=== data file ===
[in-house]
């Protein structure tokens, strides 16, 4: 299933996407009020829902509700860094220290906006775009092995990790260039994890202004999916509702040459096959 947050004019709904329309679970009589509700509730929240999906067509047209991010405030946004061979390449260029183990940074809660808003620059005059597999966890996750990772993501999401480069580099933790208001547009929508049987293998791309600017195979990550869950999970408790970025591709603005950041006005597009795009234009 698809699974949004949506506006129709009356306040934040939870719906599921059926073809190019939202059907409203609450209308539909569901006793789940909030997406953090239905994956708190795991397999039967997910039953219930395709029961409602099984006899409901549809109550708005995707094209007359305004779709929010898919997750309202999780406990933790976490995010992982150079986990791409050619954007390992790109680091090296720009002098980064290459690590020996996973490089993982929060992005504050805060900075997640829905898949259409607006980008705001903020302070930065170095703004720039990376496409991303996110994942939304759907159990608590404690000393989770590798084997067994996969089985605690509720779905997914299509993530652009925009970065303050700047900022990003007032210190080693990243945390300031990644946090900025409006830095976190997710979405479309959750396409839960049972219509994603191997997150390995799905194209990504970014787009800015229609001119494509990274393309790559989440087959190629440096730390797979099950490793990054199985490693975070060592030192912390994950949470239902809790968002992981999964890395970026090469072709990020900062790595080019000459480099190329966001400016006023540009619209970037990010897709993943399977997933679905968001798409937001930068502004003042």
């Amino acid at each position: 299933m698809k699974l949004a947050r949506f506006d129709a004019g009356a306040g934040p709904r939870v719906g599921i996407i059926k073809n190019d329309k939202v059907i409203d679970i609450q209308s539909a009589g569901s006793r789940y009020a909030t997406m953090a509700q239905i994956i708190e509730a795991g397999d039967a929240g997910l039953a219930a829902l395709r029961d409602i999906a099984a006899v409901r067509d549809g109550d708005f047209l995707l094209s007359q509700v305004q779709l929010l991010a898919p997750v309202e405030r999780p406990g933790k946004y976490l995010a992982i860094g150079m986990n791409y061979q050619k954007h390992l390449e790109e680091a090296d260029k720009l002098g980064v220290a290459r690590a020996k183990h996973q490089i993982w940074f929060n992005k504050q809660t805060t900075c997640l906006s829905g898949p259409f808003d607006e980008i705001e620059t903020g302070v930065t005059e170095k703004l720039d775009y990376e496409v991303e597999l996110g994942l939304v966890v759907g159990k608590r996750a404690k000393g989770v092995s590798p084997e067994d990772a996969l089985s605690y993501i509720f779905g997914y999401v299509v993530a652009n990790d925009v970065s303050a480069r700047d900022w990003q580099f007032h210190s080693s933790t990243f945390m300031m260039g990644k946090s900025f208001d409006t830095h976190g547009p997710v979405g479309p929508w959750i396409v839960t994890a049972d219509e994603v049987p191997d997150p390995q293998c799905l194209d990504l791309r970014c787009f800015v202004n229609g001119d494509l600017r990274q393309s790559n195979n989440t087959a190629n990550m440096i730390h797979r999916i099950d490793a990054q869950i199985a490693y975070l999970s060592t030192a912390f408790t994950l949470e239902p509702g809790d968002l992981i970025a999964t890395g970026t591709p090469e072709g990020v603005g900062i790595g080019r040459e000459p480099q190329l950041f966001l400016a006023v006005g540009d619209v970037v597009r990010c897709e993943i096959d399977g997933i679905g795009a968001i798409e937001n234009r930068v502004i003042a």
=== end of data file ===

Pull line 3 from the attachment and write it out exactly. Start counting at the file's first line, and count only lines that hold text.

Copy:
């Amino acid at each position: 299933m698809k699974l949004a947050r949506f506006d129709a004019g009356a306040g934040p709904r939870v719906g599921i996407i059926k073809n190019d329309k939202v059907i409203d679970i609450q209308s539909a009589g569901s006793r789940y009020a909030t997406m953090a509700q239905i994956i708190e509730a795991g397999d039967a929240g997910l039953a219930a829902l395709r029961d409602i999906a099984a006899v409901r067509d549809g109550d708005f047209l995707l094209s007359q509700v305004q779709l929010l991010a898919p997750v309202e405030r999780p406990g933790k946004y976490l995010a992982i860094g150079m986990n791409y061979q050619k954007h390992l390449e790109e680091a090296d260029k720009l002098g980064v220290a290459r690590a020996k183990h996973q490089i993982w940074f929060n992005k504050q809660t805060t900075c997640l906006s829905g898949p259409f808003d607006e980008i705001e620059t903020g302070v930065t005059e170095k703004l720039d775009y990376e496409v991303e597999l996110g994942l939304v966890v759907g159990k608590r996750a404690k000393g989770v092995s590798p084997e067994d990772a996969l089985s605690y993501i509720f779905g997914y999401v299509v993530a652009n990790d925009v970065s303050a480069r700047d900022w990003q580099f007032h210190s080693s933790t990243f945390m300031m260039g990644k946090s900025f208001d409006t830095h976190g547009p997710v979405g479309p929508w959750i396409v839960t994890a049972d219509e994603v049987p191997d997150p390995q293998c799905l194209d990504l791309r970014c787009f800015v202004n229609g001119d494509l600017r990274q393309s790559n195979n989440t087959a190629n990550m440096i730390h797979r999916i099950d490793a990054q869950i199985a490693y975070l999970s060592t030192a912390f408790t994950l949470e239902p509702g809790d968002l992981i970025a999964t890395g970026t591709p090469e072709g990020v603005g900062i790595g080019r040459e000459p480099q190329l950041f966001l400016a006023v006005g540009d619209v970037v597009r990010c897709e993943i096959d399977g997933i679905g795009a968001i798409e937001n234009r930068v502004i003042a």